WHILE the West struggles to stop the bloodshed in Bosnia, a potentially more dangerous crisis looms in Macedonia where a Serb offensive could trigger an all-out Balkan war pitting Serbia and Greece against Bulgaria, Albania, and Turkey.
If this were to occur, other nations might be drawn in, spinning the situation hopelessly out of control and creating a 1914 scenario that could lead to war on a continental scale. There is time to prevent such a catastrophe, but only if the United States acts now by erecting a military and diplomatic "fire wall" in Macedonia.
After a recent trip to Macedonia which included discussions with Macedonian President Kiro Gligorov, his parliamentary president, Stojan Andov, and key government leaders and intellectuals, it is clear that such a fire wall has become an "idea-in-good-currency" among knowledgeable Macedonians inside and outside government.
Here are several possible elements of such a fire wall:
* US recognition of Macedonia. Macedonia was recently recognized by the United Nations. US recognition of Macedonia might discourage Serb aggression and keep Macedonia's moderate democratic reformists in power - especially President Gligorov, who is respected widely in the region, even in Belgrade and Athens.
* Enlargement of the 800-man UN contingent currently in western Macedonia. At its present size, this force has little deterrence value.
* US occupation of a recently vacated Macedonian military base outside Skopje, the capital, for use as a surveillance and communications intelligence center to monitor Serb activity in nearby Kosovo and environs. This occupation should be done only with prior Macedonian approval and with the full understanding that it will in no way lead to a de facto US occupation of Macedonia.
Such a move would also give the US a subtle but effective presence in the region that would prevent the Serbs from using the base themselves - and discourage them from capturing nearby territory. Unless the US acts now to erect a fire wall between Serbia and Macedonia, hostilities could spread and engulf the Balkans.
Macedonia's problems are severe. They are exacerbated by the failure of the US to extend diplomatic recognition. Greece objects to such recognition, calling an independent Macedonia a threat to its cultural identity and political position. Despite its objections, the European Parliament finally voted in 1993 to extend recognition, as did Russia, Bulgaria, and Turkey the previous year.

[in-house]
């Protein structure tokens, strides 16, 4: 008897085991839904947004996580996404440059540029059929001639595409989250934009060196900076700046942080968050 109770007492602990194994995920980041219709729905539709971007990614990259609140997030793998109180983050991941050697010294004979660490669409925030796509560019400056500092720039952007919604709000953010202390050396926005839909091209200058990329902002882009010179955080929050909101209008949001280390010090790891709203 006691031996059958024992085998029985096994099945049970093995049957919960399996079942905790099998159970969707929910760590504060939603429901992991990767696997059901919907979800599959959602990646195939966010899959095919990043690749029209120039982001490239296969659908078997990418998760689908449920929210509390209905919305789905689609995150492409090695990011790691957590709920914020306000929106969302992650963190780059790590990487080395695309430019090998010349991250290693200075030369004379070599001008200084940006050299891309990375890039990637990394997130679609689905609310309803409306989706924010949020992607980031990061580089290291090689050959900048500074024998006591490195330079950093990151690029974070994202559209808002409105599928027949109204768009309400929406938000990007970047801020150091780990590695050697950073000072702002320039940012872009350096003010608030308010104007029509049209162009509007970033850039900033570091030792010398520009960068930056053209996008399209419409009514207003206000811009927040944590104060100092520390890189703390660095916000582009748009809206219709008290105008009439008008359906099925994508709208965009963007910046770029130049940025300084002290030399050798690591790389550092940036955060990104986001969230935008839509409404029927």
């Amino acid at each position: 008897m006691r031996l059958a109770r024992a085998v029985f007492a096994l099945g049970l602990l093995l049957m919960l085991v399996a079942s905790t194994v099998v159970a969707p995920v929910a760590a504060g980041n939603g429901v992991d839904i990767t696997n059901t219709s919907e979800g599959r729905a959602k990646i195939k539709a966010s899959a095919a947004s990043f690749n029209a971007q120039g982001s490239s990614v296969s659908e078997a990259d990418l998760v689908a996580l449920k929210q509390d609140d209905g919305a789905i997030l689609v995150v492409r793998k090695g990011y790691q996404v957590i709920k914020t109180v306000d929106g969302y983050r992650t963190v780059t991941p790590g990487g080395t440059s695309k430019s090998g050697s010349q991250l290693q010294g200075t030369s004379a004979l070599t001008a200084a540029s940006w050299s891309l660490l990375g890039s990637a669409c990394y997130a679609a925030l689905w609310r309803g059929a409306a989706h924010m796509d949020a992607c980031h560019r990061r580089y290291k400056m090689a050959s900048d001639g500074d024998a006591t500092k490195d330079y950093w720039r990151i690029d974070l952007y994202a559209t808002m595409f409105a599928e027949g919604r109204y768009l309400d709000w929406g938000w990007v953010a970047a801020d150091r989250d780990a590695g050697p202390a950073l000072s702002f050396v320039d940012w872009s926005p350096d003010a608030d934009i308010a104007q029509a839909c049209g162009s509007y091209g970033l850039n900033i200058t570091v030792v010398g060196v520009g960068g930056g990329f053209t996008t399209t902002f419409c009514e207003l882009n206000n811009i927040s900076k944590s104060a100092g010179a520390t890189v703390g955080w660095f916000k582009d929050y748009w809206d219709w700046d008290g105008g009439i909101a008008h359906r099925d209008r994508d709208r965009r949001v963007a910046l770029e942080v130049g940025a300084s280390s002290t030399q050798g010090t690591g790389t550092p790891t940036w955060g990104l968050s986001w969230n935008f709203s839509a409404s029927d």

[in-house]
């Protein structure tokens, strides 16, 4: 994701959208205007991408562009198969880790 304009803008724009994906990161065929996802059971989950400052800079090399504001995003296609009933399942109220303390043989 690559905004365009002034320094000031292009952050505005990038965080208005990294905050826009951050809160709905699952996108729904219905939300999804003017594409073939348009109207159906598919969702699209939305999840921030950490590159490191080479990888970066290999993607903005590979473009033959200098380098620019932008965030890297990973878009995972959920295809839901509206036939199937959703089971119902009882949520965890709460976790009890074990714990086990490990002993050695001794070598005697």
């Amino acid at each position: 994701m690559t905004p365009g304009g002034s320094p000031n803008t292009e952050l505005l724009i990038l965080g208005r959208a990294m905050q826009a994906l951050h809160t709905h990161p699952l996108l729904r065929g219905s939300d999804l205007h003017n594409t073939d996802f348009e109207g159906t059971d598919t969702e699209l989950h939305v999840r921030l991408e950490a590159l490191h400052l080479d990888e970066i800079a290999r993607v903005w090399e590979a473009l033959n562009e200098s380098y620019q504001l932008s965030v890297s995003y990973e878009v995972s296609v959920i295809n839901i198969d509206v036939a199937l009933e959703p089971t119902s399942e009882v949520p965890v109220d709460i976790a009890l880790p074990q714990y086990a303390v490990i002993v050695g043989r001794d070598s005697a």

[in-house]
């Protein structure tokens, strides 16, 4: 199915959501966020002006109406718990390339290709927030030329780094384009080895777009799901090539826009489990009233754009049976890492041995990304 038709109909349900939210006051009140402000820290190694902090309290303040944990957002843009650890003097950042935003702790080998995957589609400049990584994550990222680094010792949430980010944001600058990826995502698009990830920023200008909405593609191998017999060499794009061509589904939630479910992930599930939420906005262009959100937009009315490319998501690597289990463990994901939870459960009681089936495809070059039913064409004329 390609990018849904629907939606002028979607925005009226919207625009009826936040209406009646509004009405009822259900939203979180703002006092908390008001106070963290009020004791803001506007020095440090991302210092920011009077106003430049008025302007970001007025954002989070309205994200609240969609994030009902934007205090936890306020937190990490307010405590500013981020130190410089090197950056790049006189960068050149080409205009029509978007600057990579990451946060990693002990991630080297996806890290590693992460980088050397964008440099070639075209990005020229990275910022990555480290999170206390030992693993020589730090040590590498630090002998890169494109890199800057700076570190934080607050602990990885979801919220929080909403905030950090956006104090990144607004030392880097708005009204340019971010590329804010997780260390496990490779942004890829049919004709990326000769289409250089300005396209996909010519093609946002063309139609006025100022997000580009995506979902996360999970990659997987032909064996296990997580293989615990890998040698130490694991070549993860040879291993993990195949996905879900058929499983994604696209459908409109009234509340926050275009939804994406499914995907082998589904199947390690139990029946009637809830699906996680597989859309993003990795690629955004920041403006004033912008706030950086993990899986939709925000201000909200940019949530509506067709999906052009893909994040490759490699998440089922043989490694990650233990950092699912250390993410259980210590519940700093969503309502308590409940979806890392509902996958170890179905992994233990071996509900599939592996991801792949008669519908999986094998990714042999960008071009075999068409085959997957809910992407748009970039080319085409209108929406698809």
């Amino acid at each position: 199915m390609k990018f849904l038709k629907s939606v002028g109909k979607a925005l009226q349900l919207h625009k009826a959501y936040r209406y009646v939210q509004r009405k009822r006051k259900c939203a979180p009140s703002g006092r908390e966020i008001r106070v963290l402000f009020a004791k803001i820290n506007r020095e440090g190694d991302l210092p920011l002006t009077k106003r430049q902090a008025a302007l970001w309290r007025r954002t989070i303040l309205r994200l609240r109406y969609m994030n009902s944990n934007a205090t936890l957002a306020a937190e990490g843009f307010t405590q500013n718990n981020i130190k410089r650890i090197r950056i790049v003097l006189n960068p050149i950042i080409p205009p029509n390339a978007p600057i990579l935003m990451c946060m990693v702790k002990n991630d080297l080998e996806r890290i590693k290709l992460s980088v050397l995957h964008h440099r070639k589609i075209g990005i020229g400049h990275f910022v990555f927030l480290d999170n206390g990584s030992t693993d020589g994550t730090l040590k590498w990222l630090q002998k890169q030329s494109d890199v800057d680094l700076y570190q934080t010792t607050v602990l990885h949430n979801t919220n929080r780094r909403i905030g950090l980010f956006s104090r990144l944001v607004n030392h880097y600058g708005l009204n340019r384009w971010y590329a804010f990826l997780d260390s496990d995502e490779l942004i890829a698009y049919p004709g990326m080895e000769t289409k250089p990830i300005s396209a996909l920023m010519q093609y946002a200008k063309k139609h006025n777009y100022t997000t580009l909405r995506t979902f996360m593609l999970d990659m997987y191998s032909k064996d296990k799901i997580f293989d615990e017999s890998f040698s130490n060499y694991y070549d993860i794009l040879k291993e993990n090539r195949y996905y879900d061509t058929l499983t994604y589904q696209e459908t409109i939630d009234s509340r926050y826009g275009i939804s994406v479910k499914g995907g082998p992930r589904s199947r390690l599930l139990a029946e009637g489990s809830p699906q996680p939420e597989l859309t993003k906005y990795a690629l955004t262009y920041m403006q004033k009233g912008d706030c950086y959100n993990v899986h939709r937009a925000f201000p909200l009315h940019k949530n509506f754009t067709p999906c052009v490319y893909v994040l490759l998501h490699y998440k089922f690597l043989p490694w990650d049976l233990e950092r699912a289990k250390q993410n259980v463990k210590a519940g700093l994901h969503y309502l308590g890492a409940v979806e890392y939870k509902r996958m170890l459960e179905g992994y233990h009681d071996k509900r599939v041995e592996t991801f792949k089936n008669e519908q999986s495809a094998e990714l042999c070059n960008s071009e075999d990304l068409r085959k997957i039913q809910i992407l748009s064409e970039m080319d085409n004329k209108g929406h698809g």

Macedonia has been admitted to the UN under the label, "The Former Yugoslav Republic of Macedonia;" Britain, Germany, Italy, Belgium, and Denmark have also formally recognized the country. The US, however, in the name of NATO solidarity with Greece, still refuses to recognize Macedonia.
The failure of the Skopje government to win diplomatic recognition from the US has strengthened Macedonian nationalists in the parliament. These nationalist groups oppose any hint of inter-ethnic accommodation and are committed to the extension of Macedonia's borders into Greece as far south as Salonika and the Aegean Sea.
Coupled with the continued deterioration of the Macedonian economy resulting from the embargo of Serbia, which previously accounted for more than 50 percent of Macedonia's total trade, the Skopje government faces a severe test in upcoming parliamentary elections and needs all the support it can muster to continue its moderate, liberal-reformist course. If it is destabilized, the resulting coalition could exacerbate historically strained relations between Slavic and Albanian Macedonians and radically alte r the direction of Macedonian domestic and foreign policies.
Lack of recognition also makes Macedonia's borders with Serbia, including the Kosovo, more vulnerable to Serbian aggression. Many believe that an outbreak of hostilities in Kosovo would provide a pretext for Serb attacks into Macedonian territory, notwithstanding some 800 UNPROFOR troops along the Macedonian border with Serbia, Kosovo, and Albania. Equally likely are Serb efforts to drive Kosovan Albanians across the mountainous border into western Macedonia, where there are heavy concentrations of Maced onian Albanians.
The leaders of three major Serb parties are committed to the preservation of Kosovo as historic Serb territory and of the pre-1945 claim that Macedonia is actually southern Serbia. A "Greater Serbia" would include all territory up to the present Greek border. Serb agents are now active in western Macedonia, provoking Albanian opposition to the present liberal-reform government in Skopje.
Barring US action, many in Macedonia believe a Balkan war will originate in the mountains of western Macedonia and spread.
This paralysis can be decisively altered by the US, if the Clinton-Gore administration chooses to exert leadership in maintaining peace and security in Macedonia and the Balkans by erecting a fire wall against aggression. Among North Atlantic powers, the US alone is free to seize the opportunity for preventative diplomacy in Macedonia, which is the only country where such action is feasible.
The unstated US policy option is to withhold recognition of Macedonia and to do nothing else. This option ignores the unequivocal strategic importance of Macedonia and the opportunity for preventative diplomacy now to avoid military entanglements later.
Using the base near Skopje for surveillance and for a symbolic US presence to deter the Serbs, together with augmentation of UNPROFOR forces and recognition of Macedonia, would help the moderate, liberal reformist government in upcoming parliamentary elections and contribute to regional economic, political and military stability. The costs of such a fire wall initiative are modest, provided the US acts before it is too late.